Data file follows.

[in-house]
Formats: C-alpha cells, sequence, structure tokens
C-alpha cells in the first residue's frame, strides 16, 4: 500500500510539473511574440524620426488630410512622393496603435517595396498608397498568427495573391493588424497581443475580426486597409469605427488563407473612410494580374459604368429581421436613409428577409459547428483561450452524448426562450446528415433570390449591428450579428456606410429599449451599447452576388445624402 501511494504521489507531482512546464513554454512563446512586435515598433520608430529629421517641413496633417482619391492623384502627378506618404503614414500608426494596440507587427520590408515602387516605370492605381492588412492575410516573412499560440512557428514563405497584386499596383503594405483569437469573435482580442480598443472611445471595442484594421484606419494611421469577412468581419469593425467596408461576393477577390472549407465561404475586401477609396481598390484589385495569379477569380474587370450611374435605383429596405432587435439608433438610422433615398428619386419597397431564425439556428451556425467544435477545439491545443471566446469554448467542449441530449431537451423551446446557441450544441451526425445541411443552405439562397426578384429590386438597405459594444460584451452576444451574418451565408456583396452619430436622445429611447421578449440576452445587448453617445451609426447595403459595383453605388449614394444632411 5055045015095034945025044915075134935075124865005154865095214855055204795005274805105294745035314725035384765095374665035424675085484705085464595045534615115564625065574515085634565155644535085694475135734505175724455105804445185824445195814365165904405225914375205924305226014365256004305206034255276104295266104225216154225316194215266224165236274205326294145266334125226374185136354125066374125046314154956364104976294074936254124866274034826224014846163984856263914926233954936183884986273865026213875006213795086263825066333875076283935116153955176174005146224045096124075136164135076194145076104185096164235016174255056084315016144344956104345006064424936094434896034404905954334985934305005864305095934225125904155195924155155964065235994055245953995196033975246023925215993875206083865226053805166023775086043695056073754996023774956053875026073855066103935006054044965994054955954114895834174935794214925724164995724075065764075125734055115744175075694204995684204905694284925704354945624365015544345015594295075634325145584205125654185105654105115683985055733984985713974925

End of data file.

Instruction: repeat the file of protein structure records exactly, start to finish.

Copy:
[in-house]
Formats: C-alpha cells, sequence, structure tokens
C-alpha cells in the first residue's frame, strides 16, 4: 500500500510539473511574440524620426488630410512622393496603435517595396498608397498568427495573391493588424497581443475580426486597409469605427488563407473612410494580374459604368429581421436613409428577409459547428483561450452524448426562450446528415433570390449591428450579428456606410429599449451599447452576388445624402 501511494504521489507531482512546464513554454512563446512586435515598433520608430529629421517641413496633417482619391492623384502627378506618404503614414500608426494596440507587427520590408515602387516605370492605381492588412492575410516573412499560440512557428514563405497584386499596383503594405483569437469573435482580442480598443472611445471595442484594421484606419494611421469577412468581419469593425467596408461576393477577390472549407465561404475586401477609396481598390484589385495569379477569380474587370450611374435605383429596405432587435439608433438610422433615398428619386419597397431564425439556428451556425467544435477545439491545443471566446469554448467542449441530449431537451423551446446557441450544441451526425445541411443552405439562397426578384429590386438597405459594444460584451452576444451574418451565408456583396452619430436622445429611447421578449440576452445587448453617445451609426447595403459595383453605388449614394444632411 5055045015095034945025044915075134935075124865005154865095214855055204795005274805105294745035314725035384765095374665035424675085484705085464595045534615115564625065574515085634565155644535085694475135734505175724455105804445185824445195814365165904405225914375205924305226014365256004305206034255276104295266104225216154225316194215266224165236274205326294145266334125226374185136354125066374125046314154956364104976294074936254124866274034826224014846163984856263914926233954936183884986273865026213875006213795086263825066333875076283935116153955176174005146224045096124075136164135076194145076104185096164235016174255056084315016144344956104345006064424936094434896034404905954334985934305005864305095934225125904155195924155155964065235994055245953995196033975246023925215993875206083865226053805166023775086043695056073754996023774956053875026073855066103935006054044965994054955954114895834174935794214925724164995724075065764075125734055115744175075694204995684204905694284925704354945624365015544345015594295075634325145584205125654185105654105115683985055733984985713974925